Nothing About Me, Without Me at #TPSER8

As I reflect on last week in Telluride, I keep returning to the exchange on informed consent and shared decision-making that was stimulated by watching Michael Skolnik’s story on film. The group concurred that their training around informed consent was all but non-existent during medical school and residency. As the conversation continued, it became clear that true patient-centered care would include this often missed opportunity to better understand a patient’s needs, values, preferences and goals as they relate to the risks and benefits of any (and every) procedure. What is successful hand surgery to a painter? Or knee surgery to a prima ballerina? Or heart surgery to a seventy-five year old grandfather who just wants to dance at his granddaughter’s wedding? How does that compare to a successful outcome for the surgeon? And perhaps just as important, does the surgeon know if her patient is painter? A dancer? A grandfather? And if not, how will that surgeon know the best way to proceed if a decision needs to be made on the patient’s behalf?

This is the “nothing about me, without me” that Harlan Krumholz MD mentioned during Michael’s story, and whose excellent piece on informed consent and shared decision-making published in JAMA can be found here. Krumholz was quoting Don Berwick MD, who co-authored a paper, Healthcare in a land called PeoplePower: nothing about me, without me in Health Expectations. This paper, published in 2001, was a result of a five-day retreat in Salzburg where health professionals, patient advocates, artists, reporters and social scientists gathered to discuss ways to best partner in healthcare–from shared decision-making on through policy and quality contracts. How powerful to have the patient as a partner when a critical decision needs to be made on their behalf–to know that as many potential risks as possible have been discussed, and that the decision to be made is the patient’s choice. Think of the comfort in having that knowledge if a less than optimal outcome occurs. It becomes a team loss–not two new adversaries taking sides.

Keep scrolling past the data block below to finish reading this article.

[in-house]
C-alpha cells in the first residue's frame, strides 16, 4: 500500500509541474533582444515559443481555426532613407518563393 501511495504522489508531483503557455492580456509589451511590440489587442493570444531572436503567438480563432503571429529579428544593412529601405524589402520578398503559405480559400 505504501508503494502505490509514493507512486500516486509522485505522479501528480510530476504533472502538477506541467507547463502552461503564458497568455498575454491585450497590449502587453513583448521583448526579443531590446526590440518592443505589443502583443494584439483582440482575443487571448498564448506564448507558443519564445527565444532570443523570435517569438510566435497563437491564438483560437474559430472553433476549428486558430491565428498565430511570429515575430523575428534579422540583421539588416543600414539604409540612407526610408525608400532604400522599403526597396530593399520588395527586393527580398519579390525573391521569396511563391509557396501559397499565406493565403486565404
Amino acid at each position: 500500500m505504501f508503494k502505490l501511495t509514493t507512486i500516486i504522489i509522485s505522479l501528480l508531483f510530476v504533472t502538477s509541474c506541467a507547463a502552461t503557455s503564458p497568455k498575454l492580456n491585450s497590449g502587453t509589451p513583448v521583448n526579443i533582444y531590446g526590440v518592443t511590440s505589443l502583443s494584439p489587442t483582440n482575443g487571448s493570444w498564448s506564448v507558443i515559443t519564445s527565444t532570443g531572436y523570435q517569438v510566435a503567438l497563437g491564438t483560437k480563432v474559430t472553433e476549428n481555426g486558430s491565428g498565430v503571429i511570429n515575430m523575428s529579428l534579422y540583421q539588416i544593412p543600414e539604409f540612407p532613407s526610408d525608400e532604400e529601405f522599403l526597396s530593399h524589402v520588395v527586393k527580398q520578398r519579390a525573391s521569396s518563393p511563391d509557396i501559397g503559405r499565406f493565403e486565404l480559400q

With all the thought-provoking conversation and sharing of ideas this past week in Telluride, why not craft your own “Salzburg Seminar” paper? As the next generation of medicine, you have the power to create the new culture of medicine based on all the values discussed this past week, keeping the patient at the center.


2011 Telluride Patient Safety Roundtable Thank You

Telluride 2011 Alumni

Telluride Patient Safety Roundtable Attendees June 2011

A tremendous thank you to the faculty who shared their time, wisdom and experience during this year’s 7th Annual Telluride Patient Safety Roundtable. An equal thank you to the student scholars who shared their own experiences, enthusiasm to learn more about patient safety and willingness to step up as leaders related to this very important aspect of delivering care to patients.

I feel privileged to have been included in this meeting, and look forward to hearing more about the projects students and faculty will contribute to both patient care and medical education as a result of this year’s roundtable.

Please comment on your experiences in Telluride, as well as on how your projects are progressing!

Climbing Mountains Related to Improving Patient Care

Patient Safety Roundtable Hike Destination

Bear Creek Falls, Telluride, CO Final Destination Telluride Patient Safety Roundtable Hike June 2011

 As we were making the five-hour drive from Telluride back to Denver, Tim McDonald likened the movement toward transparent, patient-centered care to climbing the same mountains that surrounded us that week. A team building 2.5 mile hike up to Bear Creek Falls at an ending elevation of ~10K feet on our third day at the Telluride Patient Safety Educational Roundtable provided plenty of opportunity to get to know our fellow attendees on both a more personal and professional level. It also served as a wonderful analogy, as Tim suggested, to the challenges inherent in delivering patient-centered care by teams of individuals who bring a variety of strengths, weaknesses and skill to each encounter.